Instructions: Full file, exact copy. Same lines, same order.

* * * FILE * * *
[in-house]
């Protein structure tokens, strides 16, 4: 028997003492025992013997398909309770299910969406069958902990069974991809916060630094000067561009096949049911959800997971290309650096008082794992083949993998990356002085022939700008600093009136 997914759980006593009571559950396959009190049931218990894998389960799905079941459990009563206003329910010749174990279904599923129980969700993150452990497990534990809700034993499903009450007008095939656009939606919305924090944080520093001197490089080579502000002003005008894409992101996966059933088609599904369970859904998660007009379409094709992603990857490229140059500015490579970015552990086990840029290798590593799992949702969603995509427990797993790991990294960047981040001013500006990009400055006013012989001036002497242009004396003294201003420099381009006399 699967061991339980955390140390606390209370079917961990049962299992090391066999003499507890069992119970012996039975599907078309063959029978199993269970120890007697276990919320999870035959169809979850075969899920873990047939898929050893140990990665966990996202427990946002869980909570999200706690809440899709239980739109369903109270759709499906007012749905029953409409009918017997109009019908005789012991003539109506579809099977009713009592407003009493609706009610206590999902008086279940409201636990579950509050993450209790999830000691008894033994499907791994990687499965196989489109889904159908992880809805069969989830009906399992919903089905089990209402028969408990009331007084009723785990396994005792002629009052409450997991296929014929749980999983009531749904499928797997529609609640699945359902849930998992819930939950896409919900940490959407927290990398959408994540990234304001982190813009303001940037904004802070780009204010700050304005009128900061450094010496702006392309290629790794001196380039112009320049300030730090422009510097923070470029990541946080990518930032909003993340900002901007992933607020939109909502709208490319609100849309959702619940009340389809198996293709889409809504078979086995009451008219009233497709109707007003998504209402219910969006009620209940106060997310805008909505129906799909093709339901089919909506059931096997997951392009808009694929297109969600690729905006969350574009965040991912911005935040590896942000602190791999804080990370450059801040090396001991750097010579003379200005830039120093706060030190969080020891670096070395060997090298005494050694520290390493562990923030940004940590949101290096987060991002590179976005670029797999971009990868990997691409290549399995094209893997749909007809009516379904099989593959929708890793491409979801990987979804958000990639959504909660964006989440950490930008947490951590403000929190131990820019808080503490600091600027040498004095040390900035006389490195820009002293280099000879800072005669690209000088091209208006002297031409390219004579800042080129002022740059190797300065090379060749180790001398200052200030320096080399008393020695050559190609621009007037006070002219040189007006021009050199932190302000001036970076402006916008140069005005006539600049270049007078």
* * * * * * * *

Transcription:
[in-house]
């Protein structure tokens, strides 16, 4: 028997003492025992013997398909309770299910969406069958902990069974991809916060630094000067561009096949049911959800997971290309650096008082794992083949993998990356002085022939700008600093009136 997914759980006593009571559950396959009190049931218990894998389960799905079941459990009563206003329910010749174990279904599923129980969700993150452990497990534990809700034993499903009450007008095939656009939606919305924090944080520093001197490089080579502000002003005008894409992101996966059933088609599904369970859904998660007009379409094709992603990857490229140059500015490579970015552990086990840029290798590593799992949702969603995509427990797993790991990294960047981040001013500006990009400055006013012989001036002497242009004396003294201003420099381009006399 699967061991339980955390140390606390209370079917961990049962299992090391066999003499507890069992119970012996039975599907078309063959029978199993269970120890007697276990919320999870035959169809979850075969899920873990047939898929050893140990990665966990996202427990946002869980909570999200706690809440899709239980739109369903109270759709499906007012749905029953409409009918017997109009019908005789012991003539109506579809099977009713009592407003009493609706009610206590999902008086279940409201636990579950509050993450209790999830000691008894033994499907791994990687499965196989489109889904159908992880809805069969989830009906399992919903089905089990209402028969408990009331007084009723785990396994005792002629009052409450997991296929014929749980999983009531749904499928797997529609609640699945359902849930998992819930939950896409919900940490959407927290990398959408994540990234304001982190813009303001940037904004802070780009204010700050304005009128900061450094010496702006392309290629790794001196380039112009320049300030730090422009510097923070470029990541946080990518930032909003993340900002901007992933607020939109909502709208490319609100849309959702619940009340389809198996293709889409809504078979086995009451008219009233497709109707007003998504209402219910969006009620209940106060997310805008909505129906799909093709339901089919909506059931096997997951392009808009694929297109969600690729905006969350574009965040991912911005935040590896942000602190791999804080990370450059801040090396001991750097010579003379200005830039120093706060030190969080020891670096070395060997090298005494050694520290390493562990923030940004940590949101290096987060991002590179976005670029797999971009990868990997691409290549399995094209893997749909007809009516379904099989593959929708890793491409979801990987979804958000990639959504909660964006989440950490930008947490951590403000929190131990820019808080503490600091600027040498004095040390900035006389490195820009002293280099000879800072005669690209000088091209208006002297031409390219004579800042080129002022740059190797300065090379060749180790001398200052200030320096080399008393020695050559190609621009007037006070002219040189007006021009050199932190302000001036970076402006916008140069005005006539600049270049007078």